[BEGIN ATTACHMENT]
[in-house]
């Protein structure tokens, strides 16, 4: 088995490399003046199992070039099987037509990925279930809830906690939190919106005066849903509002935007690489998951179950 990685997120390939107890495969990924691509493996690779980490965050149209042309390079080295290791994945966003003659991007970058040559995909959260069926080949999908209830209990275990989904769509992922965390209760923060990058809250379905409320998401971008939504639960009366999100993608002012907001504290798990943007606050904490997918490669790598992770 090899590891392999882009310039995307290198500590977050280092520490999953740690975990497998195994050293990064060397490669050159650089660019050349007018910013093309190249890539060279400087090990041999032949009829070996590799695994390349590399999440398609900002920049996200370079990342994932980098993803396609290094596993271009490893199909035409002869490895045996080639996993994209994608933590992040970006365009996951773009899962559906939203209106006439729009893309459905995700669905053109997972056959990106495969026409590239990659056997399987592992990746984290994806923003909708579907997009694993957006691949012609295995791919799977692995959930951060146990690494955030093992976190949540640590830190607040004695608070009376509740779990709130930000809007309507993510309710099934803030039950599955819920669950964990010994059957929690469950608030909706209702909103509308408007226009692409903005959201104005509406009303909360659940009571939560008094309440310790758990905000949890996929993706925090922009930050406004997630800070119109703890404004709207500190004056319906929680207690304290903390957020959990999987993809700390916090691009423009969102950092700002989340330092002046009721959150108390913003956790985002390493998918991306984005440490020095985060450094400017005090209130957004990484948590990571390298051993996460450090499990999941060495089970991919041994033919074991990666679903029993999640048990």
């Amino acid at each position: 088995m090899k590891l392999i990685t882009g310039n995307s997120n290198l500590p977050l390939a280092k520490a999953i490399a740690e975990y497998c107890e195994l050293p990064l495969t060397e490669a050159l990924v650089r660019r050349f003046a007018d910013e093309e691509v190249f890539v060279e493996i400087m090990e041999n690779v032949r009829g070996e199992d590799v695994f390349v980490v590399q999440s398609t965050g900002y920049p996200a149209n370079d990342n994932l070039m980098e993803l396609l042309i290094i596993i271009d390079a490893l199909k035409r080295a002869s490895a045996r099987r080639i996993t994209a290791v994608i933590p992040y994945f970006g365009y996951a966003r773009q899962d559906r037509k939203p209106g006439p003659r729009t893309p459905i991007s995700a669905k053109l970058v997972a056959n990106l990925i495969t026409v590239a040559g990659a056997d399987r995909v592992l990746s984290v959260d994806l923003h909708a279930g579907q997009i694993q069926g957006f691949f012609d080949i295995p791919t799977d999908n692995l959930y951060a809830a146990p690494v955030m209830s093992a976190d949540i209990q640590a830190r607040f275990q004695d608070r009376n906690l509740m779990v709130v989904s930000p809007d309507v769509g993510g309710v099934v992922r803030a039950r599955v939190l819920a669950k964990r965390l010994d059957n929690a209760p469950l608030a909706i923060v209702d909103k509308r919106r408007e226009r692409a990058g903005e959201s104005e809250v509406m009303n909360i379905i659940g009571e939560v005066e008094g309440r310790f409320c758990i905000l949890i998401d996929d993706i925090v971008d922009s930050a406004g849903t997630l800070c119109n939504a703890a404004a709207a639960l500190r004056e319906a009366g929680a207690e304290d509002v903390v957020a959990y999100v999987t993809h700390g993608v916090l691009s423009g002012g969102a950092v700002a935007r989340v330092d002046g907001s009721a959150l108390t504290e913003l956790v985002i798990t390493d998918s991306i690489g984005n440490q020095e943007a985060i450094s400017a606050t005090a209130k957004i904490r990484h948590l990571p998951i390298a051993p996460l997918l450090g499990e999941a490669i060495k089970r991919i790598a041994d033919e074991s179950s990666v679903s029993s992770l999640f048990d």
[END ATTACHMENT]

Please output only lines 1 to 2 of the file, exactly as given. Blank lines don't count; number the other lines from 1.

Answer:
[in-house]
């Protein structure tokens, strides 16, 4: 088995490399003046199992070039099987037509990925279930809830906690939190919106005066849903509002935007690489998951179950 990685997120390939107890495969990924691509493996690779980490965050149209042309390079080295290791994945966003003659991007970058040559995909959260069926080949999908209830209990275990989904769509992922965390209760923060990058809250379905409320998401971008939504639960009366999100993608002012907001504290798990943007606050904490997918490669790598992770 090899590891392999882009310039995307290198500590977050280092520490999953740690975990497998195994050293990064060397490669050159650089660019050349007018910013093309190249890539060279400087090990041999032949009829070996590799695994390349590399999440398609900002920049996200370079990342994932980098993803396609290094596993271009490893199909035409002869490895045996080639996993994209994608933590992040970006365009996951773009899962559906939203209106006439729009893309459905995700669905053109997972056959990106495969026409590239990659056997399987592992990746984290994806923003909708579907997009694993957006691949012609295995791919799977692995959930951060146990690494955030093992976190949540640590830190607040004695608070009376509740779990709130930000809007309507993510309710099934803030039950599955819920669950964990010994059957929690469950608030909706209702909103509308408007226009692409903005959201104005509406009303909360659940009571939560008094309440310790758990905000949890996929993706925090922009930050406004997630800070119109703890404004709207500190004056319906929680207690304290903390957020959990999987993809700390916090691009423009969102950092700002989340330092002046009721959150108390913003956790985002390493998918991306984005440490020095985060450094400017005090209130957004990484948590990571390298051993996460450090499990999941060495089970991919041994033919074991990666679903029993999640048990």